China’s Communist Regime Punishes 20,000 Officials for Breaking Rules

December 2, 2013 Updated: December 2, 2013    

The Chinese Communist Party has punished about 20,000 officials for allegedly breaking new rules announced one year ago.

The communist regime announced the rules on December 4, 2012. The rules were aimed at forcing officials to reduce the infamous parties, ceremonies, and other perks known to come with having government posts in the country.

Over the past year, almost 20,000 officials were punished, the Central Commission for Discipline Inspection (CCDI) of the Communist Party of China (CCP) announced on December 2.

Communist Party mouthpiece Xinhua said that over the last two holidays, 917 tip-offs were received about “official decadence.”

“The suspected violations include use of public funds for gift-giving, dining and travel unrelated to official duties, expensive recreational activities, violations of official car use, and handing out unnecessary bonuses, according to the CCDI,” Xinhua said.

In a January meeting with the CCDI, Xi Jinping said the Party should crack down on both “tigers” and “flies.” “Tigers” are high-ranking Party officials, such as disgraced former Politburo member Bo Xilai, found guilty of corruption and other charges in September.

The officials in this most recent announcement are “flies”—low level Party officials. Nearly 99 percent of the violations for the thousands of officials were at the county or town level.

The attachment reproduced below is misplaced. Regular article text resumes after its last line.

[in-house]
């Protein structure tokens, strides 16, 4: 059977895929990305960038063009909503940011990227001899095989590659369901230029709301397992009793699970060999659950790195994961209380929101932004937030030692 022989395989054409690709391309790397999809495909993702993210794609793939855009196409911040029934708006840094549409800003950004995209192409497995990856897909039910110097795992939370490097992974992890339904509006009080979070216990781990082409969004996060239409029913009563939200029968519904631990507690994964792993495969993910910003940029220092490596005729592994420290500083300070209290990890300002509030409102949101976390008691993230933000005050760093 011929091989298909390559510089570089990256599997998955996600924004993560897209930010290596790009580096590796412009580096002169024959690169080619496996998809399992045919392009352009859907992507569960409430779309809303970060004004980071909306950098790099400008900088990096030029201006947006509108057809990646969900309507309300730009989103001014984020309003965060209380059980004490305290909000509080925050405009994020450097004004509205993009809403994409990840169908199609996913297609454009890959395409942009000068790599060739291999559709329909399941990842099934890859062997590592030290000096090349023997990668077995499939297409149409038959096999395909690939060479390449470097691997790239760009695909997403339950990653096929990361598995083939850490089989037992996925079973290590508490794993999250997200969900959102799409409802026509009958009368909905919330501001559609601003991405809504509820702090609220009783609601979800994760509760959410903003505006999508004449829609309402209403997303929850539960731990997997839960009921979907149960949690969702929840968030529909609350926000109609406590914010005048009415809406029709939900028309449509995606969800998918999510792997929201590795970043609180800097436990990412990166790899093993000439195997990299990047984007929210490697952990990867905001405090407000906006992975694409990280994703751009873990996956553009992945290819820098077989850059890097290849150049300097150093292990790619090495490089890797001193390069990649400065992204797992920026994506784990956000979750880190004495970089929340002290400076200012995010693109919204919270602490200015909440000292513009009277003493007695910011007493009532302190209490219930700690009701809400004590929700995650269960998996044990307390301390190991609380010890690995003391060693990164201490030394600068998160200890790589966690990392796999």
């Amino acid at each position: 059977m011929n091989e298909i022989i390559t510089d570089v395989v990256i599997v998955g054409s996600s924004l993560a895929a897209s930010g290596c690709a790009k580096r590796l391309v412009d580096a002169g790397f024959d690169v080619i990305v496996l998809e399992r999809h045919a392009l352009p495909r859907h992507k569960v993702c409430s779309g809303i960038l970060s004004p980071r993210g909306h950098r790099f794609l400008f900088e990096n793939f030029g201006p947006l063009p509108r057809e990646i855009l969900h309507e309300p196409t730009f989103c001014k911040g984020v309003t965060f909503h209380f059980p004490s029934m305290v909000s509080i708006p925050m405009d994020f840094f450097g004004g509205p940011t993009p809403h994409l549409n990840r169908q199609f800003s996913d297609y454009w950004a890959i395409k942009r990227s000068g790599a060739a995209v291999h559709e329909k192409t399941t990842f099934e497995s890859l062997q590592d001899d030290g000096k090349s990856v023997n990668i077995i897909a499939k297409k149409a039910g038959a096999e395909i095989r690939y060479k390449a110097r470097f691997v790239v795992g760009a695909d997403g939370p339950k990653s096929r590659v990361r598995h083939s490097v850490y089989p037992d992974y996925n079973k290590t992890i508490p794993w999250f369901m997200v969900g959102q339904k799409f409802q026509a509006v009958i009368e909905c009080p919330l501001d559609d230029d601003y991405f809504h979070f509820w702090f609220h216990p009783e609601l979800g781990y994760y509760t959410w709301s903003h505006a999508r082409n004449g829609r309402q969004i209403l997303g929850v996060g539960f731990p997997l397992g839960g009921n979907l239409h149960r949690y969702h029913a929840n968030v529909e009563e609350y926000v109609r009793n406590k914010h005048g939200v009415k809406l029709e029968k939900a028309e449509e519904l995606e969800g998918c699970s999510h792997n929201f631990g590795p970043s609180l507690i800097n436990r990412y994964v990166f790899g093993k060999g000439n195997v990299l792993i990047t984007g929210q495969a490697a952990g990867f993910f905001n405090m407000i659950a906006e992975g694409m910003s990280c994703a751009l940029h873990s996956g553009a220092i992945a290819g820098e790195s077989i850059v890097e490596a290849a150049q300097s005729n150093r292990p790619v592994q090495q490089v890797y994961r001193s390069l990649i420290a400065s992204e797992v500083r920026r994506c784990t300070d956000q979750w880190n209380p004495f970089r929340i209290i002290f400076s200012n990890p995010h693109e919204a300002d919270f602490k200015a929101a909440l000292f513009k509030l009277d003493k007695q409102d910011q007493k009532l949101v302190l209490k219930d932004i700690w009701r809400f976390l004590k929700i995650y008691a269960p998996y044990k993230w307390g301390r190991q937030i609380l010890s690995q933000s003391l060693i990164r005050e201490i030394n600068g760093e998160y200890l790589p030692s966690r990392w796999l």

The two categories of targets for corruption investigations have different purposes.

The anti-corruption campaign against the tigers is a form of political purge in the CCP, Wu Fan, political commentator and rights activist based in the United States, told Sound of Hope radio.

“By promoting anti-corruption, fighting the big tigers, Xi Jinping is eliminating political enemies. In this way I’m sure there will be more officials brought down, in order to redistribute the profits these posts bring.”

In an article commentator He Qinglian published in Epoch Times in December 2012, when Xi’s anti-corruption campaign first began. Ms. He said that targeting corruption, including the corruption of the low level officials, is aimed at restoring the legitimacy of the CCP and gaining popular support. 

Ms. He said Xi is serious about fighting corruption. The problem, she wrote, is that corruption is rooted in the one-Party state and so an anti-corruption campaign does not address the real problems.

“After the campaign ends, and when corruption returns, the effects of using this measure again will be very limited,” Ms. He wrote.

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